One problem in fan control has been to quiet the acoustical effects of a fan when the fan is changing speed. In general, present cooling solutions revolve around identifying and approaching a quiescent thermal operating point where the temperature and fan speed become stable. While in theory this may be considered an adequate and workable solution, in reality the fan speeds and zone temperatures typically do not reach this point, requiring the fan speed to be constantly readjusted, potentially increasing system noise. Consequently, most cooling solutions today typically attempt to minimize the change in PWM but generally don't prevent the PWM duty cycle from changing when the temperature begins to stabilize and is oscillating around the quiescent thermal operating point. In fact, even subtle changes in the PWM duty cycle may be perceived by the user.
Other corresponding issues related to the prior art will become apparent to one skilled in the art after comparing such prior art with the present invention as described herein.
A system for controlling a fan may be configured to generate a control signal value for controlling the fan, such as a duty cycle value for a Pulse Width Modulated (PWM) generator output controlling/powering the fan. The value of the control signal may be calculated using an autofan function configured with dynamic hysteresis control (DHC). In one embodiment, as part of the DHC, the PWM duty cycle value is determined by applying a hysteresis component at every point of the autofan function relating the PWM duty cycle to temperature. The PWM duty cycle value may be computed based on two functions that each relate the PWM duty cycle to temperature, and the first function is applied when the temperature is increasing while the second function is applied when the temperature is decreasing. When a newly computed PWM duty cycle value falls within a range of duty cycle values defined by the hysteresis value, a current PWM duty cycle value of the PWM generator output may remain unchanged.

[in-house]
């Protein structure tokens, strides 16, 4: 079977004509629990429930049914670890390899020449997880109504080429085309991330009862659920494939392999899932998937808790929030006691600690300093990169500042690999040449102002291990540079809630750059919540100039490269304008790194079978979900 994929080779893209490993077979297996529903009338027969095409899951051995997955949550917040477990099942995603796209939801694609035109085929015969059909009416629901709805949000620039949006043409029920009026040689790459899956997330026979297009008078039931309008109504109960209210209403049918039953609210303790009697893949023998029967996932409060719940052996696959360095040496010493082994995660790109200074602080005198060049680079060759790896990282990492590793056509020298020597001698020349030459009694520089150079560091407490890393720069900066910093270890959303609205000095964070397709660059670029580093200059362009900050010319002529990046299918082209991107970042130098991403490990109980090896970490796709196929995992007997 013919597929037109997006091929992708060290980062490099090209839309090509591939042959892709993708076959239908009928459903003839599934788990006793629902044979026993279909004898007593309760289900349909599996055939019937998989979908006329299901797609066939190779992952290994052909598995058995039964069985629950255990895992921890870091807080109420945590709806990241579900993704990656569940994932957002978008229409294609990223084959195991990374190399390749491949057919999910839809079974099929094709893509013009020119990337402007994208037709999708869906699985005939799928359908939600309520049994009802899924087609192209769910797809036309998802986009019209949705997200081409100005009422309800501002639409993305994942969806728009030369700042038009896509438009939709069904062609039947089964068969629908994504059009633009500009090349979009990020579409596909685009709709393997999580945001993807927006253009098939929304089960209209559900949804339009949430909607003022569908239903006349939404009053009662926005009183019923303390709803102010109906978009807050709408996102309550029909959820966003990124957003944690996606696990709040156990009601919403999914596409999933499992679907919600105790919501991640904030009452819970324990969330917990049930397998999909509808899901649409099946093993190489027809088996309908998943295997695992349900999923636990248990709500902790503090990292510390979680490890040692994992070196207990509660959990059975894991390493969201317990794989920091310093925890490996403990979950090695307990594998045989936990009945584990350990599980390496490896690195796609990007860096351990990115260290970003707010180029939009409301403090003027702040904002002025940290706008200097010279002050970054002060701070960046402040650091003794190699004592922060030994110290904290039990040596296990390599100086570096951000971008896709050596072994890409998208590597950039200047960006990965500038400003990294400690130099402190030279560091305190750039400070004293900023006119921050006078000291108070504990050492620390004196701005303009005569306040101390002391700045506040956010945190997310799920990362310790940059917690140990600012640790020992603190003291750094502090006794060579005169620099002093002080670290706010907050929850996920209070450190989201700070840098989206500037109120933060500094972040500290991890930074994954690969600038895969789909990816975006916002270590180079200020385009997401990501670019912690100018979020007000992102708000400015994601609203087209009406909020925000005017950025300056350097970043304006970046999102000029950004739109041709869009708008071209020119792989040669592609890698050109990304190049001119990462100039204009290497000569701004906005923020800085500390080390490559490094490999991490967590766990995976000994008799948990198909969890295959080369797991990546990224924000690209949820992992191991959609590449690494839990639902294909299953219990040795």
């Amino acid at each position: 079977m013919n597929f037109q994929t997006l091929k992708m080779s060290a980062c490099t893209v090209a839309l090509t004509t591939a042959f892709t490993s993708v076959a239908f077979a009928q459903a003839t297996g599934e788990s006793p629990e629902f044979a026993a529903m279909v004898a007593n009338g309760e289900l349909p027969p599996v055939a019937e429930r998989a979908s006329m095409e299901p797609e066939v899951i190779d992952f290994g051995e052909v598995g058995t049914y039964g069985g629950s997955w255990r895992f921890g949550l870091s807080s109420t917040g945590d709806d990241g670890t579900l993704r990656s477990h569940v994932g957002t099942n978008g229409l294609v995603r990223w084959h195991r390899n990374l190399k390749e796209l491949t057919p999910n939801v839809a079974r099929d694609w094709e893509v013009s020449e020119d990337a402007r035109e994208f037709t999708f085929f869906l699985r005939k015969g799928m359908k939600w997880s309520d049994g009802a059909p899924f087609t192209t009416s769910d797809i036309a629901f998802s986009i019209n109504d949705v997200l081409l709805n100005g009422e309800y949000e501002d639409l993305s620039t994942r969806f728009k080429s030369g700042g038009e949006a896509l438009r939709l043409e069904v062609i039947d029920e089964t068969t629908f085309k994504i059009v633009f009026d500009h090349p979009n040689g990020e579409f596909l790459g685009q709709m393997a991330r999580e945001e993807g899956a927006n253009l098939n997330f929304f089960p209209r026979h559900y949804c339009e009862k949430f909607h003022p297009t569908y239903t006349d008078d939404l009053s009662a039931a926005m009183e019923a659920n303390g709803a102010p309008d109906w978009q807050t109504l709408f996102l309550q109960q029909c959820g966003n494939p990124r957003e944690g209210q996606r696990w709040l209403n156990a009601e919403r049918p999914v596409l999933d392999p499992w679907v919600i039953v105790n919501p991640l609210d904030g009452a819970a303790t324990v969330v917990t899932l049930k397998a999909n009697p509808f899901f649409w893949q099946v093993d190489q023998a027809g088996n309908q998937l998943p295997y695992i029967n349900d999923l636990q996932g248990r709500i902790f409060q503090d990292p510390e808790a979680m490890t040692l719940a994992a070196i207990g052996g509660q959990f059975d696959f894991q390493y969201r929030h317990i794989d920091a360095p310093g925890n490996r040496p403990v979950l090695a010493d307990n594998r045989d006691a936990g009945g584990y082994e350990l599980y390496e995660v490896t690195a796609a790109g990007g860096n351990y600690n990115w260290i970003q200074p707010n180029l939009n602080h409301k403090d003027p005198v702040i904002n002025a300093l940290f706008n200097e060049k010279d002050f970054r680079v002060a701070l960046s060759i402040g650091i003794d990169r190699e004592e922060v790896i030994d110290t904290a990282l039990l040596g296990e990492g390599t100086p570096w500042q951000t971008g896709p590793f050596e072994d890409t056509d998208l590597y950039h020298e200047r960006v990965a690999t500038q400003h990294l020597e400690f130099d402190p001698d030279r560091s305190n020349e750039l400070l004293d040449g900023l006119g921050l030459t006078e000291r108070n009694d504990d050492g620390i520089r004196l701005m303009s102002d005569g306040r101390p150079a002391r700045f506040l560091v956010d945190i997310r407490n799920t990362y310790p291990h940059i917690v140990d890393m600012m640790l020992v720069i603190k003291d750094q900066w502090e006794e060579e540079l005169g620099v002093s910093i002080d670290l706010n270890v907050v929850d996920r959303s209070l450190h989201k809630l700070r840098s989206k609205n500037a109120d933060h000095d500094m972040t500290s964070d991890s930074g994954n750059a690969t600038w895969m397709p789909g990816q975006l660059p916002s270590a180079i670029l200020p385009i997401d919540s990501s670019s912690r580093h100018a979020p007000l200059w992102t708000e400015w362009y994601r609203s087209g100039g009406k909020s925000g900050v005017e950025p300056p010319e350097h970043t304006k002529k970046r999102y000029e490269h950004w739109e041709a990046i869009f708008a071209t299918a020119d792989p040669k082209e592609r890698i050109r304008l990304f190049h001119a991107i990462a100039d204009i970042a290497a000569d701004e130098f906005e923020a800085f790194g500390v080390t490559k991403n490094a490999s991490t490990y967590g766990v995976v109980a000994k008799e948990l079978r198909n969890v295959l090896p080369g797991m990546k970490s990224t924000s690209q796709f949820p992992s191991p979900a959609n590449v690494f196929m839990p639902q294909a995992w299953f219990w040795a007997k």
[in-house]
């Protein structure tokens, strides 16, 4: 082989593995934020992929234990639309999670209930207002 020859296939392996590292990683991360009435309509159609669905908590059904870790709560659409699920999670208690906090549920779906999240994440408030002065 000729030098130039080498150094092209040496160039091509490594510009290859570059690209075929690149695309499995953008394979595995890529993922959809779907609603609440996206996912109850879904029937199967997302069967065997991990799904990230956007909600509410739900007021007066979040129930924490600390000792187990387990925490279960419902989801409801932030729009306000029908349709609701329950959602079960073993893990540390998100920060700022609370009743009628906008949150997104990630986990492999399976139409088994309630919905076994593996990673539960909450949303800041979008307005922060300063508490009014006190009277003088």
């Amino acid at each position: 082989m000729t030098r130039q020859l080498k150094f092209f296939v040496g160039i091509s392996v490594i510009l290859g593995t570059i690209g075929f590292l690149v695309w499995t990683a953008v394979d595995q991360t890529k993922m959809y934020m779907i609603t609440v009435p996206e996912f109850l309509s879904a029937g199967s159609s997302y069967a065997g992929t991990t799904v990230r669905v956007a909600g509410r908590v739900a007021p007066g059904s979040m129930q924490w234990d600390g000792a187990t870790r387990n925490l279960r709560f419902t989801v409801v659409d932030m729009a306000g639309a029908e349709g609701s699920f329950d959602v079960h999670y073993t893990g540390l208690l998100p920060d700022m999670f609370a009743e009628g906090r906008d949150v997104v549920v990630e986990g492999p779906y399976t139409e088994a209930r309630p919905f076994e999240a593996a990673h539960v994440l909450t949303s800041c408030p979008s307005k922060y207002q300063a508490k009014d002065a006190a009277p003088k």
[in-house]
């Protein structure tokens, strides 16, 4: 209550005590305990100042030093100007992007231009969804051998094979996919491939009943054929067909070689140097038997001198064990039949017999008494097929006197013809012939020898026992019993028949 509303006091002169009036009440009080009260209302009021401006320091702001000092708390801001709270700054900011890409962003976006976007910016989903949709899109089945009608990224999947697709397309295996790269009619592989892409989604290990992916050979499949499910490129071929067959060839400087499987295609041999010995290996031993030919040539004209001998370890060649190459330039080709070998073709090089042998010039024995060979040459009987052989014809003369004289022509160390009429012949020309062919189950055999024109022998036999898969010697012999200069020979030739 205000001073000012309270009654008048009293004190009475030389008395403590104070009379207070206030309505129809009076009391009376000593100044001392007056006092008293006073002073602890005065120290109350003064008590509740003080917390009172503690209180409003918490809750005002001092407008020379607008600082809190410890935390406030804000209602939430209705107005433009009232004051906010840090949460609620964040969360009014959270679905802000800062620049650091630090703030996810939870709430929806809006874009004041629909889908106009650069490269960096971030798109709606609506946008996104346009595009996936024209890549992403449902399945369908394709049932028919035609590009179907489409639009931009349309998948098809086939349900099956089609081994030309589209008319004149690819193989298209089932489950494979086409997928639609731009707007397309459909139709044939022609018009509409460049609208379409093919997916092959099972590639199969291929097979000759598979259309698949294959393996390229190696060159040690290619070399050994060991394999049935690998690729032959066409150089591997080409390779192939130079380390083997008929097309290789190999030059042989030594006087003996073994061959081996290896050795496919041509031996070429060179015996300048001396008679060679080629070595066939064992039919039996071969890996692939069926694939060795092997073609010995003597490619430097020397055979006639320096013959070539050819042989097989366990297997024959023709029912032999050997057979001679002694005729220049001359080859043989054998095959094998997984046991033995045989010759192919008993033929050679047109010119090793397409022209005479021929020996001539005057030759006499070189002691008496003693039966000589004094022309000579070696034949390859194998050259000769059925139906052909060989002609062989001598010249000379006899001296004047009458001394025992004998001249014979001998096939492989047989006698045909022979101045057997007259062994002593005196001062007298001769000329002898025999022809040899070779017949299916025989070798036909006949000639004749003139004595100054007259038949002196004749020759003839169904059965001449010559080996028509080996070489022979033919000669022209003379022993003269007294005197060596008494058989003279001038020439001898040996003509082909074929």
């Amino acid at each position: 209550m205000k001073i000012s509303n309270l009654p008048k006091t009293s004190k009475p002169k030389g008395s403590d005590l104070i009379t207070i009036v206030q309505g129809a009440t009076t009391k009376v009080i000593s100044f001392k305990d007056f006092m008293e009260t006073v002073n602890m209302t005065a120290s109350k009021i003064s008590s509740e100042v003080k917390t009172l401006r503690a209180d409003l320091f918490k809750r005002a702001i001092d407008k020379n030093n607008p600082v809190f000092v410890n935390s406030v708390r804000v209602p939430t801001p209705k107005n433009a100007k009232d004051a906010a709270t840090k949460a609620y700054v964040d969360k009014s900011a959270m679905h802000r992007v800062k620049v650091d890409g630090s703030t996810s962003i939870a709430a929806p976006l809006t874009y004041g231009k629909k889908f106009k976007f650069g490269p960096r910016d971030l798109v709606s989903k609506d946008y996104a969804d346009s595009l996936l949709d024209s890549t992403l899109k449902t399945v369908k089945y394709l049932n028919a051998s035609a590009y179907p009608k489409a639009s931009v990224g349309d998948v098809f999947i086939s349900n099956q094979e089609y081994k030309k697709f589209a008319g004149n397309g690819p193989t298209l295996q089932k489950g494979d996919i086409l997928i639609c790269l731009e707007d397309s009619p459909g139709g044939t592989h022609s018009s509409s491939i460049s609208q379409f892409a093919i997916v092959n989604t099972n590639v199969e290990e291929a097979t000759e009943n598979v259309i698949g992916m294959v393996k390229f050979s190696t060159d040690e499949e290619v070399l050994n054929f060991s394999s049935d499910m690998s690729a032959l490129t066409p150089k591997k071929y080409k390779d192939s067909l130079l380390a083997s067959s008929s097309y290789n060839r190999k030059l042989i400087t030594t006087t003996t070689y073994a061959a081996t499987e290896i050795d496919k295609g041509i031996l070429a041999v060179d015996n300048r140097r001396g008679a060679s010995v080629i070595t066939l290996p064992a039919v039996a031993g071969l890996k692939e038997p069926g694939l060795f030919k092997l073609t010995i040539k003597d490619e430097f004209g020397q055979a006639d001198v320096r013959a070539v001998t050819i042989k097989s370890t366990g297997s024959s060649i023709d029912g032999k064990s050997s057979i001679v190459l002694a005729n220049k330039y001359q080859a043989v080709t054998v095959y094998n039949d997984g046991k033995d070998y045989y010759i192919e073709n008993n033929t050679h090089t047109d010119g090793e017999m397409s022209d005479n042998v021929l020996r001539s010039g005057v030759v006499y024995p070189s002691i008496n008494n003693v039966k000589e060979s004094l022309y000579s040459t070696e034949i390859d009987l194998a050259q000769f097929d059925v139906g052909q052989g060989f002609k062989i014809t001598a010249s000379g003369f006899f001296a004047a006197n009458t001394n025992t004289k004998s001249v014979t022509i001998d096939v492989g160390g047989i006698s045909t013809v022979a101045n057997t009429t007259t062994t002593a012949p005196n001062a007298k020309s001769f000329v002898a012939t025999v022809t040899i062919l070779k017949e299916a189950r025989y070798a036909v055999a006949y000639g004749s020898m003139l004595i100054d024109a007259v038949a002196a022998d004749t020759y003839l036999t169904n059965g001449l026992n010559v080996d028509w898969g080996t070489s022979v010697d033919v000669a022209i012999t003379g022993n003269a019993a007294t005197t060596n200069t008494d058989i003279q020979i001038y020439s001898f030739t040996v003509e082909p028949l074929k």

In one set of embodiments, a system for controlling a fan, or multiple fans, may include at least one input configured to receive sensor data, and a logic block configured to process the sensor data. The sensor data may include temperature information, and a control output, for example a PWM output for controlling and/or powering the fan, may be generated through the logic block. The logic block may also be configured to calculate a PWM duty cycle based on a present reading of the sensor data, and to calculate the PWM duty cycle according to a first function if the present reading of the sensor data has a greater value than the most recent previously processed reading of the sensor data. Upon having calculated the PWM duty cycle according to the first function, the logic block may operate to change the PWM output only if the calculated PWM duty cycle is greater than the present duty cycle of the PWM output. If the present reading of the sensor data has a lesser value than the most recent previously processed reading of the sensor data, the logic block may operate to calculate the PWM duty cycle according to a second function, and change the PWM output only if the calculated PWM duty cycle is lesser than the present duty cycle of the PWM output.